"40,000 German sailors served on U-boats during World War II."

30,000 never returned."


DVD Side 1 - Chapter 1 - The 1st shot after titles is murky green water with vague image of sub coming (done with a small model) - then title "Das Boot" followed by a new scene added for Director's Cut of Captain and correspondent driving on road on way to bar passes men peeing on road (done with small hoses)

Chapter 2 - bar scene (German actor Klaus Wennemann was really drunk) - fight scene at end of the chapter was done with one long continuous shot starting with girl dancing and leading to brawl -Jost Vacano used handheld camera (did not use steadicam although the steadicam technology was available in 1981)

Chapter 4 - crew boards the sub in the La Rochelle pens - the film used only one sub that was built in 3 pieces in Munich and transported to La Rochelle - was empty shell used for exteriors only - the interiors were filmed on another set - this full-size sub was destroyed by storm during filming and pieced back together for end scenes of film. This one sub was filmed twice in the pan with hidden cut. The view from back of sub was done on the last day of filming, June 9, 1981 - filmed in real sub pens at La Rochelle with 6-meter concrete walls (same sub borrowd by Spielberg for Raiders Lost Ark being filmed at same time)

Chapter 5 - 15:00 - sub departs from the La Rochelle pens - huge effort to get all modern ships removed for exterior harbor shots - fullscale model and smaller models still on display for tours at Bavaria studios - many scenes done with 1/6 scale model (ideal size), or 11-meters, overcranked at 55 fps to make it appear heavy - also had smaller models for tank in Munich - orig subs could cruise underwater only 10-12 hours

Chapter 6 at 16:00 - inside the sub - details of interior copied from only complete German sub left in world, at Chicago Museum - walls fixed, not removed for camera - small haze added to interior scenes and walls sprayed to make it look wet - German subs on war cruise had crew of 48 for 9-week voyage - film shot in real time continuity, and men's beards grew naturally over 10 months - Peterson asked all actors to stay our of the sun to give paste look to skin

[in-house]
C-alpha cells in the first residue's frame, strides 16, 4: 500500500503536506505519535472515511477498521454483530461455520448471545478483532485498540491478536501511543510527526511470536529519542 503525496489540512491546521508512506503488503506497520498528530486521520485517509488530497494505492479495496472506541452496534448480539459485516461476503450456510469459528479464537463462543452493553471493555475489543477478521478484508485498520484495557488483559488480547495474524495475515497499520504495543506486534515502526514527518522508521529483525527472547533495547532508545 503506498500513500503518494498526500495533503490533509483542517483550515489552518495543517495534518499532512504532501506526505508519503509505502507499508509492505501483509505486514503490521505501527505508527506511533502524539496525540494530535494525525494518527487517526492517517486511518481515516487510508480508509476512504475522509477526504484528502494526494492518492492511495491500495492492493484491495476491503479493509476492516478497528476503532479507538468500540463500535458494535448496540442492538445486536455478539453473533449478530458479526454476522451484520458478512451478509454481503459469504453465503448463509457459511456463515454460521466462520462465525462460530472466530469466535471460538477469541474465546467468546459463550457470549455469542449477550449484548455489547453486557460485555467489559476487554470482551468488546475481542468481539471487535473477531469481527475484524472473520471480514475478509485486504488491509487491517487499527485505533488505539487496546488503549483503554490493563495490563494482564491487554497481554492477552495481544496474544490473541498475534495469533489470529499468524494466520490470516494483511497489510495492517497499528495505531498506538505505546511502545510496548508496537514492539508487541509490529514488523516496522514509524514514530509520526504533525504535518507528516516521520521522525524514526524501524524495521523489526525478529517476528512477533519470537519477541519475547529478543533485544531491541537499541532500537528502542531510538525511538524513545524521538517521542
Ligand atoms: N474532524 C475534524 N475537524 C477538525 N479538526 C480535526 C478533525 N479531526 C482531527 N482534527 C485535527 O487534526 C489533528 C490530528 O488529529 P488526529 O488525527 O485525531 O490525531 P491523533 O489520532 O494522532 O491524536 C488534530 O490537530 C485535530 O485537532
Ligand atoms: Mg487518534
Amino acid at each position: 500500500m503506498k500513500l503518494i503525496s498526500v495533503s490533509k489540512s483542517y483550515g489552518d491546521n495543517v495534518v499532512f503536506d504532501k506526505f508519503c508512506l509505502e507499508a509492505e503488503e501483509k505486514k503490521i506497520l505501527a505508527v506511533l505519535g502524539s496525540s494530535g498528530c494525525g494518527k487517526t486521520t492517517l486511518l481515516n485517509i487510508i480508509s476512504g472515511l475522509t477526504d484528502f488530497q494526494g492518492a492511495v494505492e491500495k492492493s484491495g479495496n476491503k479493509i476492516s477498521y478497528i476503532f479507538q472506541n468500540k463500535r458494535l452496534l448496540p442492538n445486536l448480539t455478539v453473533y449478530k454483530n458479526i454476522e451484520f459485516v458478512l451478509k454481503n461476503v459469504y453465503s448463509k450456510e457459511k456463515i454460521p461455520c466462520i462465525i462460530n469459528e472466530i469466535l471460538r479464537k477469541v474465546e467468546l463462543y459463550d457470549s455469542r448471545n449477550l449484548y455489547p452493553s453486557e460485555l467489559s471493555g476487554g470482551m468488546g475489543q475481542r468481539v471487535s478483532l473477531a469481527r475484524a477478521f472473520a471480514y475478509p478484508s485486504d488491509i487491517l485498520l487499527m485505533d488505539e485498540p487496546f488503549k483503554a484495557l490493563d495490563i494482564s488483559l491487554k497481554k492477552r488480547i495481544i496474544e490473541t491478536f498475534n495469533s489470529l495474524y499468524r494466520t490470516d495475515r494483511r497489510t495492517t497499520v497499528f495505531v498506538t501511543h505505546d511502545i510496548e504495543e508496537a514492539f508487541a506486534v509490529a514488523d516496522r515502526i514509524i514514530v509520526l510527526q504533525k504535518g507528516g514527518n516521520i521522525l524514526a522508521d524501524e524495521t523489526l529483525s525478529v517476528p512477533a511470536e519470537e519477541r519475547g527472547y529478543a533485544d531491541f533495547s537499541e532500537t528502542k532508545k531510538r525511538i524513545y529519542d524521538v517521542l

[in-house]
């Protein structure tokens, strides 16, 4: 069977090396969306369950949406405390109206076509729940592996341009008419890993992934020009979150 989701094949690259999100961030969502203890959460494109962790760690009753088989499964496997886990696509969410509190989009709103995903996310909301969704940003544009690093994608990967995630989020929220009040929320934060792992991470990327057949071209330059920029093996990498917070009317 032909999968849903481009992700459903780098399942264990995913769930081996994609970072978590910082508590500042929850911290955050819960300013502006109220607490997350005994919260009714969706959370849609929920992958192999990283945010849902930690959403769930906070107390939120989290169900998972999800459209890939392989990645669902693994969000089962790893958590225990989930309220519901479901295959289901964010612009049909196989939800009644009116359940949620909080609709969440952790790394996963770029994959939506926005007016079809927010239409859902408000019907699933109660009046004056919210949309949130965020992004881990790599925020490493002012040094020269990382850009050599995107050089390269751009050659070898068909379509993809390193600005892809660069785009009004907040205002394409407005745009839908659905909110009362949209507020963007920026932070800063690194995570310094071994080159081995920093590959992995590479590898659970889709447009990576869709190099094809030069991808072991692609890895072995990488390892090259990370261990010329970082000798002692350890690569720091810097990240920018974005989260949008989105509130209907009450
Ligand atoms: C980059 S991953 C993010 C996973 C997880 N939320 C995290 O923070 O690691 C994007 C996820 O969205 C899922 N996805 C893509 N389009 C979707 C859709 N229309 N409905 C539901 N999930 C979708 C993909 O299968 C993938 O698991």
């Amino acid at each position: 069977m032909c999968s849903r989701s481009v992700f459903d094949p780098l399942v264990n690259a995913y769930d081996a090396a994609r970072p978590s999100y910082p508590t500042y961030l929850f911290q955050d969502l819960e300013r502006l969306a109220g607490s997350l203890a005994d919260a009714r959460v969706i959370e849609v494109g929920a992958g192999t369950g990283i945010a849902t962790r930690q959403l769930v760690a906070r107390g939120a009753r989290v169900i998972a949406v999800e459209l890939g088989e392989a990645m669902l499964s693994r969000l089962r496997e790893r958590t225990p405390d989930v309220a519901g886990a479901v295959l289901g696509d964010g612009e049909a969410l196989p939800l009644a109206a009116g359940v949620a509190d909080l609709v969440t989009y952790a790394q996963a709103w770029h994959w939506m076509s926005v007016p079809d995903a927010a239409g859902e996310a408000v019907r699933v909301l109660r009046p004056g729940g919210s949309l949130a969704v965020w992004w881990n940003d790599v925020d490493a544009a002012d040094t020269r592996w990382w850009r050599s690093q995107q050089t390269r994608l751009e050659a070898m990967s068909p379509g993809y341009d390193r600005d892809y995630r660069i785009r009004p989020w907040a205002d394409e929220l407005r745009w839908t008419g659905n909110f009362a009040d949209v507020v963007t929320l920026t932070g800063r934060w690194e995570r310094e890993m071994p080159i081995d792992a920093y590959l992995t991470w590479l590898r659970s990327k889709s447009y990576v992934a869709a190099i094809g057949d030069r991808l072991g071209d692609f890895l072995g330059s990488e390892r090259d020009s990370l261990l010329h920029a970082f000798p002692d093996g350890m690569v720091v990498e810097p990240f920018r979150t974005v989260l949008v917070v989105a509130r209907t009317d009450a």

Chapter 17 - 50:00 - storm sequence as sub rises to surface - some long shots of boat on surface done with 11-meter model with small human model figures that could be moved

Chapter 18 - 51:00 - binocular and periscope views shot in tank only 5 meters deep, destroyer is a model - sub dives

Chapter 21 - 59:00 - depth charge attack - whole set on gimbel and really shook, was scary for actors and crew - explosions were small, done with models, and effect enhanced with sound

Chapter 25 - storm scene used gimbel to tilt boat 45 degrees

Chapter 27 - special split-focus lens used to keep foreground and background scenes in focus of interior desk shot

Chapter 28 - Klaus Wennemann as engineer, looking nostagically at family snapshots

Chapter 29 - close encounter of 2 subs narrowly missed each other (foreground action on stage wih front projection of 2nd sub in backround) - model figures used for waving - event really happened because entire film is based on real events and real characters

1:35 - Chapter 32 - famous running scene down center of entire sub interior was a hand-held shot - Jost Vacano held Arriflex on his belly with special gimbel connected with wire held by assistant running behind him for focus and ran through the boat, needed 16 tries

1:39 - Chapter 32 - depth charges explode, then silence, then ping of the asdic, captain says "Quiet boys." At 1:43 suspense grows as the sound of the destroyer gets louder, explosions, boat shakes, fires, then silence at end of side 1:44.

Side 2

Chapter 1 - destroyer depth charge attack - effective use of digital sound - at 4:00 bolts popping out due to great depth of 230 meters - underwater explosions at 5:00 - quick cut editing done by Thomas Nikel (brother of editor Hans)

Chapter 2 - big scene where engineer Johan loses it and Capt goes and gets a gun (controversial - would a sub captain have really done this?)